Without synthesizer, ’80s Hits’ falls flat

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Various Artists, “’80s Hits Stripped” (Sidewinder Music)

There’s nowhere to hide on “’80s Hits Stripped,” which features acoustic versions of some of the most popular songs from the most awesome decade, like, ever.

Without the protection of overproduced, synthesized sounds, the artists either prove they can sing, or they can’t – and the songs themselves either withstand the test of time, or they don’t.

Most of them don’t.

“Down Under,” which Men at Work lead singer Colin Hay performs solo, was so gimmicky and peculiarly of its era, it still sounds dated despite an updated arrangement. Same with Thomas Dolby’s “She Blinded Me With Science” and Tommy Tutone’s one-hit wonder, “867-5309/Jenny.”

Other songs, though, come off better than ever and inspire nostalgic pangs for the innocence of the time. “Jessie’s Girl” makes you fall in love with Rick Springfield all over again. He sounds so intimate and cute and sexy, it’s like it’s 1981 and Dr. Noah Drake from “General Hospital” has come to make a house call – and he just happened to bring his acoustic guitar!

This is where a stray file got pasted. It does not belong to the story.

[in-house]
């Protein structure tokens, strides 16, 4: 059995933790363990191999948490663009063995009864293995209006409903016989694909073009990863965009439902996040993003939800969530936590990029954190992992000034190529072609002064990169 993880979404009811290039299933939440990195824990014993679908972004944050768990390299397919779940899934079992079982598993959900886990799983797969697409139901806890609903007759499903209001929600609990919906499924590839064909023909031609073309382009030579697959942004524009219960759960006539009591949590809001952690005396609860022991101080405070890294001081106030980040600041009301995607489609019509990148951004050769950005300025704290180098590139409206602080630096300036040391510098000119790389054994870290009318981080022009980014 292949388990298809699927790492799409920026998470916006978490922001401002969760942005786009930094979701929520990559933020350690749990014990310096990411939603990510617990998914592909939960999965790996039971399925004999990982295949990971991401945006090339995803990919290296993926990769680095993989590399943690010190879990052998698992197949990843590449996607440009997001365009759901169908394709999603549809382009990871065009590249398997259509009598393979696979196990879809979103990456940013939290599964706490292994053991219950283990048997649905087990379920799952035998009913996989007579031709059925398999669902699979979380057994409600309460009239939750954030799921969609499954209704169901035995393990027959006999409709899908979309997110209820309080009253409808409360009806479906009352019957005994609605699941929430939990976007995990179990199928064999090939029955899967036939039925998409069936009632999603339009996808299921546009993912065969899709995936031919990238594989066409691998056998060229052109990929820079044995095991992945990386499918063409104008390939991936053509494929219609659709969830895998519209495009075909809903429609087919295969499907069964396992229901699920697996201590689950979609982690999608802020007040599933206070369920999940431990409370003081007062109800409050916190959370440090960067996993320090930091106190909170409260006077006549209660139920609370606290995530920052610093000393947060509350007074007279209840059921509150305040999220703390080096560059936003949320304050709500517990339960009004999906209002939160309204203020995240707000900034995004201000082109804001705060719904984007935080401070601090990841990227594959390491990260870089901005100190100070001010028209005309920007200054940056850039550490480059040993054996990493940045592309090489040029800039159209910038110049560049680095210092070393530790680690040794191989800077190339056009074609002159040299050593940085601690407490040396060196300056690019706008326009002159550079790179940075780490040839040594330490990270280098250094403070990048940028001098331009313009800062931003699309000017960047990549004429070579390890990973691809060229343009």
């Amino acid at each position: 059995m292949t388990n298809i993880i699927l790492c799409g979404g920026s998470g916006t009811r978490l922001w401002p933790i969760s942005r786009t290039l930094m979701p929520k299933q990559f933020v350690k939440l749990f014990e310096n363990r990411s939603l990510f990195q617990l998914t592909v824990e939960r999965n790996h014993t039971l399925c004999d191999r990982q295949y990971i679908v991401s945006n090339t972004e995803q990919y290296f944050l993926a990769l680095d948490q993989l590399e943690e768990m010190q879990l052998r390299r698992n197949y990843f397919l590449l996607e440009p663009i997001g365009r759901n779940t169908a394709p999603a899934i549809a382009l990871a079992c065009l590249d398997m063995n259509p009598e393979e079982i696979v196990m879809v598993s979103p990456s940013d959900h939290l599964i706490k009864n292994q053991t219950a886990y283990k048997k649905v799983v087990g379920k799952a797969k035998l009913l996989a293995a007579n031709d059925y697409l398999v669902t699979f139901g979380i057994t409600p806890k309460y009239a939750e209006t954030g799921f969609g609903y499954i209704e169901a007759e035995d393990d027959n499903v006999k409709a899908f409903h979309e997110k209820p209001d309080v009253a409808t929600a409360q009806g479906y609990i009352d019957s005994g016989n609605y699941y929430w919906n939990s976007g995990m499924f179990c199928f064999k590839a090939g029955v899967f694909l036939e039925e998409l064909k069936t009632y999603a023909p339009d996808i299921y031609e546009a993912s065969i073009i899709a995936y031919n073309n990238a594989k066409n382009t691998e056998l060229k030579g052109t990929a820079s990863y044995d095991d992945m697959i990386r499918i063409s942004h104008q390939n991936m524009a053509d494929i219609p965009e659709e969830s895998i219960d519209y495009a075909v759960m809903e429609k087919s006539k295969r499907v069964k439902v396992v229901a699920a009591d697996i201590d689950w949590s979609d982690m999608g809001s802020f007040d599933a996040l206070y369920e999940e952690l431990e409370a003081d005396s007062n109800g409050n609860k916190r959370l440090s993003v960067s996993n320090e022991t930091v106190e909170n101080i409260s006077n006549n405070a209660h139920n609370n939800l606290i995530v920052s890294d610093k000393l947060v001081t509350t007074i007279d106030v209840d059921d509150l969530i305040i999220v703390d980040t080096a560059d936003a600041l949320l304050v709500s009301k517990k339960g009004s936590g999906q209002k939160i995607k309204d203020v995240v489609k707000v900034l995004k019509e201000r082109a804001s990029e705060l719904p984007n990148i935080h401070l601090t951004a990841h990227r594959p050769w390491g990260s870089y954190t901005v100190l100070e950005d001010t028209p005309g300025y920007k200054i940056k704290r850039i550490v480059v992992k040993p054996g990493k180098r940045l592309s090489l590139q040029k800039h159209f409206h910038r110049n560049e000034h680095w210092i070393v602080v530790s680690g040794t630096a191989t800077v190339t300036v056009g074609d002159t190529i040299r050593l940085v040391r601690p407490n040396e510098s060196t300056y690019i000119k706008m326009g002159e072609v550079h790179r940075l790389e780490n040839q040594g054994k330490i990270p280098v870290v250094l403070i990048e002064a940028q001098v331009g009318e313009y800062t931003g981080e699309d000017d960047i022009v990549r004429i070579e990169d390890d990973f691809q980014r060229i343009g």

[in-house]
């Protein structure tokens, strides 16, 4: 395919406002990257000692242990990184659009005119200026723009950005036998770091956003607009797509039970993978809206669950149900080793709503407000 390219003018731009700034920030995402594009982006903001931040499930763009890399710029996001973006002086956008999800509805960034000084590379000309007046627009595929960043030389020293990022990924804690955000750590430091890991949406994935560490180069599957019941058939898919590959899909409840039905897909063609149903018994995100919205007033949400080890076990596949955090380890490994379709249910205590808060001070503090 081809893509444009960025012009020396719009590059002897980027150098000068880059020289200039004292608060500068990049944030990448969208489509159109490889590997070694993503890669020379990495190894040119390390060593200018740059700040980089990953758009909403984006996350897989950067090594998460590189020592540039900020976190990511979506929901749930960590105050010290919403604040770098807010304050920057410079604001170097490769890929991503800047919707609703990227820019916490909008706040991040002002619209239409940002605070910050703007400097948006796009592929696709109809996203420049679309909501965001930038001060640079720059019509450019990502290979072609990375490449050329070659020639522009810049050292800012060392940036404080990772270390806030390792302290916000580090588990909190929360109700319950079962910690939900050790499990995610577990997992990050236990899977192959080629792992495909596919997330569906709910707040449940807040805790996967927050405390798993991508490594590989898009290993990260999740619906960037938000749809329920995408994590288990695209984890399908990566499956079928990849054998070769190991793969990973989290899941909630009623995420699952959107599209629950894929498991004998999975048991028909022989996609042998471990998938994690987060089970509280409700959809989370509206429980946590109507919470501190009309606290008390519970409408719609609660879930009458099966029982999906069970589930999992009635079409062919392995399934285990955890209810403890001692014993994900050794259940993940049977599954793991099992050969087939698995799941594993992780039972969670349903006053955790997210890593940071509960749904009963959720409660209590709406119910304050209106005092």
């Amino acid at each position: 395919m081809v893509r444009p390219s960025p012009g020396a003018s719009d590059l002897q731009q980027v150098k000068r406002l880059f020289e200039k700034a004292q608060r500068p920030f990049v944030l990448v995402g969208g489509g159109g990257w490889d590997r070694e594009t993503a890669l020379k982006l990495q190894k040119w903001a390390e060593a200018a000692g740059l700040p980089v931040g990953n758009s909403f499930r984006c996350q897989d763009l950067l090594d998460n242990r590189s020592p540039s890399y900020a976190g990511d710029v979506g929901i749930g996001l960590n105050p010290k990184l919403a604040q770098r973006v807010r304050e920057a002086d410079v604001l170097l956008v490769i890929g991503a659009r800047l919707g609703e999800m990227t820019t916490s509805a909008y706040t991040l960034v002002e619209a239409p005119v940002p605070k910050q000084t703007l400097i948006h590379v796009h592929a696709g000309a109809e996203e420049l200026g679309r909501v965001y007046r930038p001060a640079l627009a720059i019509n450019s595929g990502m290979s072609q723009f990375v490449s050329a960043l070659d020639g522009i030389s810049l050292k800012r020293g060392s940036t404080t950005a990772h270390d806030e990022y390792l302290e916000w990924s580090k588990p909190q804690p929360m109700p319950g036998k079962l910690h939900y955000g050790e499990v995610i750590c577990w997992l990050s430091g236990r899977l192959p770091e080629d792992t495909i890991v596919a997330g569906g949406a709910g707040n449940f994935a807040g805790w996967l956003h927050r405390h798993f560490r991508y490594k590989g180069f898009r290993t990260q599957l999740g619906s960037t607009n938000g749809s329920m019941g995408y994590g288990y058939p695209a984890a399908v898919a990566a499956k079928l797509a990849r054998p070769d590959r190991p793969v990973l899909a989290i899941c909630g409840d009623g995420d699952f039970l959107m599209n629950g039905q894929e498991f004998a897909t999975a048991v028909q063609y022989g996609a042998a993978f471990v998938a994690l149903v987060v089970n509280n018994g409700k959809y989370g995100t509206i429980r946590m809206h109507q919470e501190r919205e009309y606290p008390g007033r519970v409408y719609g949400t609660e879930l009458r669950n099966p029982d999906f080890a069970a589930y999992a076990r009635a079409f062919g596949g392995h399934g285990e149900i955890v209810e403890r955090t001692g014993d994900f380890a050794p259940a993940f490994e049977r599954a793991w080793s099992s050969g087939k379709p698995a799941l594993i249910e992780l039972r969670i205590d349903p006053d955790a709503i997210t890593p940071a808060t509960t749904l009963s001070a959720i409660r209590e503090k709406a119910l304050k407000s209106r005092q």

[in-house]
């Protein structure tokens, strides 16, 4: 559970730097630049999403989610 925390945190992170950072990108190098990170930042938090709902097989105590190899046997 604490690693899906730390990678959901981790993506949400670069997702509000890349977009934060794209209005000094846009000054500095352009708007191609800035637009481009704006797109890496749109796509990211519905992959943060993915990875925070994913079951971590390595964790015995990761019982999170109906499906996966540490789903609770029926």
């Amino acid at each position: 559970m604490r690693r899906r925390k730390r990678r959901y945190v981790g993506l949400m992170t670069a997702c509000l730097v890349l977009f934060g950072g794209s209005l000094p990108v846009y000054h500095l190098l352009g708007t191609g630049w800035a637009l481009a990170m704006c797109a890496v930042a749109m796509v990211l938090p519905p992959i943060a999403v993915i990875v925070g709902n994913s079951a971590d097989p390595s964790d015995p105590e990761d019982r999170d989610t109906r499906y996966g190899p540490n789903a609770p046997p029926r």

“No One Is to Blame” by Howard Jones, one of those great teen-angst tunes you’d play over and over just to torment yourself – surely I’m not the only one who did this – surprisingly becomes warm, reassuring and inclusive in concert. It’s just you and hundreds of your closest friends, singing along with Jones on the piano.

Conversely, John Waite’s “Missing You,” which was already melancholy to begin with, sounds even sadder here as it’s softened and slowed a bit. It’s also among the songs on the album that reveal the strength of the vocals in stripped-down form. We already knew Ann and Nancy Wilson of Heart could flat-out blow – to borrow a phrase from Randy Jackson – but that fact is clearer than ever on a live performance of “These Dreams.”

But then, Asia never should have touched “Heat of the Moment”; its kitschy bombast was on ideal display in its original form in “The 40-Year-Old Virgin.” Naked Eyes’ perky “Promises, Promises” just feels anemic accompanied solely by Spanish-styled guitar.

And on Berlin’s “The Metro,” one of the disc’s most synth-heavy songs in its original state, singer Terri Nunn could be any wannabe at any coffee house on open-mike night. She’s alone – sitting with her broken glass, and an acoustic guitar – and you can just imagine customers milling around in the background, sprinkling cinnamon on their lattes and trying to ignore her.

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